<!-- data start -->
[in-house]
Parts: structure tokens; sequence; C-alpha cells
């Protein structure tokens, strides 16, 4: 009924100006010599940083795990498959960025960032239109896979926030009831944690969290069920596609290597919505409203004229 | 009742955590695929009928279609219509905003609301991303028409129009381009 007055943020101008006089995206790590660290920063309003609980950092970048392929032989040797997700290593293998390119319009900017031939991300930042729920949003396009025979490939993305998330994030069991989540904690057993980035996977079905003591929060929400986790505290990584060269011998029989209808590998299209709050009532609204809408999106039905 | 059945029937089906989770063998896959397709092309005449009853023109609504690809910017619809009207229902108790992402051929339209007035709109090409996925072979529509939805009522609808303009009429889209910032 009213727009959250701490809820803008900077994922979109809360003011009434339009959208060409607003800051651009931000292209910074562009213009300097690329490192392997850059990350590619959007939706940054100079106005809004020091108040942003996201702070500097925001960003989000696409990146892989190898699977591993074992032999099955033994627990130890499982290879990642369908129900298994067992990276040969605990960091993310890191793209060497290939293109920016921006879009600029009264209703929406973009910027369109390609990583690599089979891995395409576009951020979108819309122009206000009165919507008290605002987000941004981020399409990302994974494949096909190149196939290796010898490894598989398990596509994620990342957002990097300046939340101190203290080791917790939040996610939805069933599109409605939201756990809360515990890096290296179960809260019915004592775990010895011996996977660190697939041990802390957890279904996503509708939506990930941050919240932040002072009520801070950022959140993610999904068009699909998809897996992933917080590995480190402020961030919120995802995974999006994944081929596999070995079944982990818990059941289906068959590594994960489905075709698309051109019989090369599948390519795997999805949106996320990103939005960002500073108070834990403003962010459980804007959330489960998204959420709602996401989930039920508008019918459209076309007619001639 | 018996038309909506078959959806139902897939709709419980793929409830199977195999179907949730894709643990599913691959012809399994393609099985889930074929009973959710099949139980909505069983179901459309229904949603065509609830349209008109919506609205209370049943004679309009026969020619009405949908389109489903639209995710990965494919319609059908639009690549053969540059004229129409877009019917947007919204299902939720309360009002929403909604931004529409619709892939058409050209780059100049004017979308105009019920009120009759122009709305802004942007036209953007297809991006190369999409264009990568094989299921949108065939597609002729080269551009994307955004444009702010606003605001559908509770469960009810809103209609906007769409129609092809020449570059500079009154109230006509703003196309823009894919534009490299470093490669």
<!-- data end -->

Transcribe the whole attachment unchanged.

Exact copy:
[in-house]
Parts: structure tokens; sequence; C-alpha cells
């Protein structure tokens, strides 16, 4: 009924100006010599940083795990498959960025960032239109896979926030009831944690969290069920596609290597919505409203004229 | 009742955590695929009928279609219509905003609301991303028409129009381009 007055943020101008006089995206790590660290920063309003609980950092970048392929032989040797997700290593293998390119319009900017031939991300930042729920949003396009025979490939993305998330994030069991989540904690057993980035996977079905003591929060929400986790505290990584060269011998029989209808590998299209709050009532609204809408999106039905 | 059945029937089906989770063998896959397709092309005449009853023109609504690809910017619809009207229902108790992402051929339209007035709109090409996925072979529509939805009522609808303009009429889209910032 009213727009959250701490809820803008900077994922979109809360003011009434339009959208060409607003800051651009931000292209910074562009213009300097690329490192392997850059990350590619959007939706940054100079106005809004020091108040942003996201702070500097925001960003989000696409990146892989190898699977591993074992032999099955033994627990130890499982290879990642369908129900298994067992990276040969605990960091993310890191793209060497290939293109920016921006879009600029009264209703929406973009910027369109390609990583690599089979891995395409576009951020979108819309122009206000009165919507008290605002987000941004981020399409990302994974494949096909190149196939290796010898490894598989398990596509994620990342957002990097300046939340101190203290080791917790939040996610939805069933599109409605939201756990809360515990890096290296179960809260019915004592775990010895011996996977660190697939041990802390957890279904996503509708939506990930941050919240932040002072009520801070950022959140993610999904068009699909998809897996992933917080590995480190402020961030919120995802995974999006994944081929596999070995079944982990818990059941289906068959590594994960489905075709698309051109019989090369599948390519795997999805949106996320990103939005960002500073108070834990403003962010459980804007959330489960998204959420709602996401989930039920508008019918459209076309007619001639 | 018996038309909506078959959806139902897939709709419980793929409830199977195999179907949730894709643990599913691959012809399994393609099985889930074929009973959710099949139980909505069983179901459309229904949603065509609830349209008109919506609205209370049943004679309009026969020619009405949908389109489903639209995710990965494919319609059908639009690549053969540059004229129409877009019917947007919204299902939720309360009002929403909604931004529409619709892939058409050209780059100049004017979308105009019920009120009759122009709305802004942007036209953007297809991006190369999409264009990568094989299921949108065939597609002729080269551009994307955004444009702010606003605001559908509770469960009810809103209609906007769409129609092809020449570059500079009154109230006509703003196309823009894919534009490299470093490669």